At night, the Xperia captures a much richer black than the Galaxy S24 does. But it does so at the expense of the highlights of the image, which are severely blown out compared to how the S24 keeps the light sources in the image in check.

At 2x, the Sony again lacks some of the color seen in the S24 photo. But detail-wise, the Xperia is a little crisper, albeit noisier when you start staring at the darker parts of the image like the hands or numerals.

This ultrawide shot of a tree against the Pixel 8 Pro is the first time the Xperia’s provided a brighter image than the competition. But it's a fuzzy image if you zoom in, which spoils the detail of the leaves.

We finish off the photo comparisons with a selfie portrait, the only camera mode Sony touts its use of AI for directly. The Xperia 5 V offers a similar-looking portrait of me, except it's a paler version of me versus the more saturated offering from Samsung. The Xperia’s cut-out effect is well done, except for the glasses; unfortunately for Sony, that’s something the Galaxy S24 series can consistently get right.

Before we close out this section, we have a video sample, using Sony's video with Optical SteadyShot stabilization mode. I still think the Galaxy S24’s video is a bit smoother, but there's not much of a difference between that footage and what the Xperia 5 V captured..

We all have different tastes in photos, so perhaps you like the more neutral look of the Xperia's images, especially if you like editing. But it's the consistent, ready-to-view nature of the Galaxy S24's shots that earns a place on our best camera phones guide, and why the Xperia, though good enough, won't be getting a spot of its own.

Sony Xperia 5 V review: Performance

Sony fitted a Snapdragon 8 Gen 2 into the Xperia 5 V, the best Android silicon available at the time of the phone’s release. This is a chip that's been since replaced with the Snapdragon 8 Gen 3, but the Gen 2 still offers respectable power. Thanks to the Snapdragon, the Xperia beats the Tensor G3 chip inside the Pixel 8, even if the divide between it and the Galaxy S24 and iPhone 15 is quite stark — especially on the Geekbench CPU test.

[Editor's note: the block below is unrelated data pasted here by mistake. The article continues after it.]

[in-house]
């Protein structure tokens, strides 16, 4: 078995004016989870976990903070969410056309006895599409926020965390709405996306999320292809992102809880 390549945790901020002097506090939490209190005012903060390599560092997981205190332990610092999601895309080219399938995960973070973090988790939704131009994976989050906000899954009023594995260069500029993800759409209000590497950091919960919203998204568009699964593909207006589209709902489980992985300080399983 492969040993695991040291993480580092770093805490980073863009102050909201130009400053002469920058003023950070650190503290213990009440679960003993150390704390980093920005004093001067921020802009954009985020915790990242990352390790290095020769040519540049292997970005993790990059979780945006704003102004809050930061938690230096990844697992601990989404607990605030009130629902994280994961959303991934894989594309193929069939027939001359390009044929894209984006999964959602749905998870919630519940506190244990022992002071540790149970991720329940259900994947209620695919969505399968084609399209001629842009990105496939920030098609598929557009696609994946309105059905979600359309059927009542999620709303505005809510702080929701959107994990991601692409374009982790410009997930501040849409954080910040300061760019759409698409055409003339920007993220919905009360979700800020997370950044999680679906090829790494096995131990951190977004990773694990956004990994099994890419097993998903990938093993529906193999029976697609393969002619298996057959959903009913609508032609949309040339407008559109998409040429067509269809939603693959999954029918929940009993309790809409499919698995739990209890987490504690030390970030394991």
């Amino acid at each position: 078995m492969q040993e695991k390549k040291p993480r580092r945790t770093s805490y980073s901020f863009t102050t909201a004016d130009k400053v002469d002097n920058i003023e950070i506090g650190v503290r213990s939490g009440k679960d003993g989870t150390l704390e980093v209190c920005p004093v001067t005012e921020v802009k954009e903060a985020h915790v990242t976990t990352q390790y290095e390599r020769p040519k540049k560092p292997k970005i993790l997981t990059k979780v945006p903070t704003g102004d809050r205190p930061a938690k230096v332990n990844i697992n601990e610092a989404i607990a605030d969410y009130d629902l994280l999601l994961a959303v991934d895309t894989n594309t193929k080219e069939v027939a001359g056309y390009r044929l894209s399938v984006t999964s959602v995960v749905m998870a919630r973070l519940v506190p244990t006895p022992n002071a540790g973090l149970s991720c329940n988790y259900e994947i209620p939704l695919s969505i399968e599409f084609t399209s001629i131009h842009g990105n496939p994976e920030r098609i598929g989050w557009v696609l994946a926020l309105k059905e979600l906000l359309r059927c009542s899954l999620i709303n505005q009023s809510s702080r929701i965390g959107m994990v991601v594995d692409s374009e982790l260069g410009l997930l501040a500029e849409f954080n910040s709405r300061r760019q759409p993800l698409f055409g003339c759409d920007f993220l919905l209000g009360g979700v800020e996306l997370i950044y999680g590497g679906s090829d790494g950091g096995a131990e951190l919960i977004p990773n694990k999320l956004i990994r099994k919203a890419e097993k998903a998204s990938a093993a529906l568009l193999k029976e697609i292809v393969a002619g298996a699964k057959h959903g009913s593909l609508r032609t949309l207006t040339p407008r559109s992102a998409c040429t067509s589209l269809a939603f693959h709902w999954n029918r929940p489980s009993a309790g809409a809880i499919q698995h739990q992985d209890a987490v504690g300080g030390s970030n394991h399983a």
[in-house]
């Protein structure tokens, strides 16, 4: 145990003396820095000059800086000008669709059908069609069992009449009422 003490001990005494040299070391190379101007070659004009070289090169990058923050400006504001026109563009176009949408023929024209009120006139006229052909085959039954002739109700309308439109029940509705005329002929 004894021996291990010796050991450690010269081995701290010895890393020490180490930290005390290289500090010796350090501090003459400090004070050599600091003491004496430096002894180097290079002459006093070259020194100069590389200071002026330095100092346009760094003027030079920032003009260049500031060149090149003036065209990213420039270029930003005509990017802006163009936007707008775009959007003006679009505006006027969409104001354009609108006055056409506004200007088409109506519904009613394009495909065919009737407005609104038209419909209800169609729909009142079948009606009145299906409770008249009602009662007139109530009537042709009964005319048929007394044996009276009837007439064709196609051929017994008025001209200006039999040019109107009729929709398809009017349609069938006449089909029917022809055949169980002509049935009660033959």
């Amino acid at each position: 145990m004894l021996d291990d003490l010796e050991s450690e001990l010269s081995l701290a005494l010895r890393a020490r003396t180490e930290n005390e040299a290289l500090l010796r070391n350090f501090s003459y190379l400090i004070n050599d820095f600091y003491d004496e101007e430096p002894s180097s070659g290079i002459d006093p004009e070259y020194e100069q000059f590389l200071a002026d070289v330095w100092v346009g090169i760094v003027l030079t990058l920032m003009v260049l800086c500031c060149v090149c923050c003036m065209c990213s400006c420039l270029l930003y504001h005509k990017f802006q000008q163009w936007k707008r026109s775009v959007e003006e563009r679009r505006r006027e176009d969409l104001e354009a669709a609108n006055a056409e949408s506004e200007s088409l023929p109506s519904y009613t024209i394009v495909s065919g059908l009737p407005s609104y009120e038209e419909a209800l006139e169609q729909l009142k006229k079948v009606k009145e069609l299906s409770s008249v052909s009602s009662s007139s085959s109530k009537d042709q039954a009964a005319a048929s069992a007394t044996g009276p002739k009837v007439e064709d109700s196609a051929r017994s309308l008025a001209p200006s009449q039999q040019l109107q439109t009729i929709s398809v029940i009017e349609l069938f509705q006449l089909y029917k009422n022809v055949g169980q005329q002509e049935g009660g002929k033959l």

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Sony Xperia 5 VGalaxy S24Google Pixel 8iPhone 15
Geekbench 6 score (single-core / multicore)1,952 / 4,968 2,235 / 6,922 1,616 / 4,145 2,518 / 6,179
3DMark Wild Life Extreme Unlimited3,371 / 20.19 5,009 / 30.0 2,327 / 13.9 2,625 / 15.7
Adobe Premiere Rush time to transcode (mins:secs)0:40 0:41 0:45 0.24

A single 8GB RAM and 128GB storage variant of the Xperia 5 V is available, matching the base storage of all its main rivals, but lacking the option to pay up for extra storage. The Samsung, Pixel and iPhone all offer 256GB options, with the iPhone 15 includes a 512GB option on top of that.

The Sony Xperia 5 V, playing Asphalt 9

(Image credit: Tom's Guide)

Fortunately for the Xperia, you can expand its storage via microSD by another 1TB, which is accessed through the other side of the SIM slot. For anyone that That's just as ideal for users who can't help but download tons of apps or snap endless photos, with the added benefit of it being easier to move files between devices.

Sony Xperia 5 V review: Battery and charging

Providing the all-important juice for the Xperia 5 V is a 5,000 mAh cell, which is a lot of battery for a phone of this size. As you'd expect, battery life is very good, as illustrated by my 3-hour YouTube test, which plays video non-stop at 1080p, 120Hz and medium brightness and sound volume. After 3 hours, I managed to only drain 17% of the Xperia's battery. On the same test, the Galaxy S24 lost 22% of its battery, which works out as the same number of milliamp-hours used as the Sony, but nonetheless means that the Xperia's the more efficient of the two.